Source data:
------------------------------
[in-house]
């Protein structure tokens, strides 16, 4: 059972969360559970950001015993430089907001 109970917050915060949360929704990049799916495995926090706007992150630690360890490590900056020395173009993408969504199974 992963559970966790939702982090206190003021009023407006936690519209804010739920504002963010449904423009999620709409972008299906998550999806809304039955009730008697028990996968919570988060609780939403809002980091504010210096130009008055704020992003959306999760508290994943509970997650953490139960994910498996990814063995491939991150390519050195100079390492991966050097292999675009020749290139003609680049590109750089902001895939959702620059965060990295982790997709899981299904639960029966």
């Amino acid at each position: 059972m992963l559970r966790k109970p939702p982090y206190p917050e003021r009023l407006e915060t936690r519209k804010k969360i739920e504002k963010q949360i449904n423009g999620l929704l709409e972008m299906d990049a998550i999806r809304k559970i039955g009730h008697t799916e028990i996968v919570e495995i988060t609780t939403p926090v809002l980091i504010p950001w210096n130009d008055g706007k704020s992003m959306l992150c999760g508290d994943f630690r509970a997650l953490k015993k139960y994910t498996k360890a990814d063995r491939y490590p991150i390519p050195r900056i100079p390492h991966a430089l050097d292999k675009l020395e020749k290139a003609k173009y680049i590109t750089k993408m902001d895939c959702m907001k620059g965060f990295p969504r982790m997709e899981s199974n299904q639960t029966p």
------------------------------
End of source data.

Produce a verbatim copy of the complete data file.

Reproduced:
[in-house]
């Protein structure tokens, strides 16, 4: 059972969360559970950001015993430089907001 109970917050915060949360929704990049799916495995926090706007992150630690360890490590900056020395173009993408969504199974 992963559970966790939702982090206190003021009023407006936690519209804010739920504002963010449904423009999620709409972008299906998550999806809304039955009730008697028990996968919570988060609780939403809002980091504010210096130009008055704020992003959306999760508290994943509970997650953490139960994910498996990814063995491939991150390519050195100079390492991966050097292999675009020749290139003609680049590109750089902001895939959702620059965060990295982790997709899981299904639960029966």
């Amino acid at each position: 059972m992963l559970r966790k109970p939702p982090y206190p917050e003021r009023l407006e915060t936690r519209k804010k969360i739920e504002k963010q949360i449904n423009g999620l929704l709409e972008m299906d990049a998550i999806r809304k559970i039955g009730h008697t799916e028990i996968v919570e495995i988060t609780t939403p926090v809002l980091i504010p950001w210096n130009d008055g706007k704020s992003m959306l992150c999760g508290d994943f630690r509970a997650l953490k015993k139960y994910t498996k360890a990814d063995r491939y490590p991150i390519p050195r900056i100079p390492h991966a430089l050097d292999k675009l020395e020749k290139a003609k173009y680049i590109t750089k993408m902001d895939c959702m907001k620059g965060f990295p969504r982790m997709e899981s199974n299904q639960t029966p």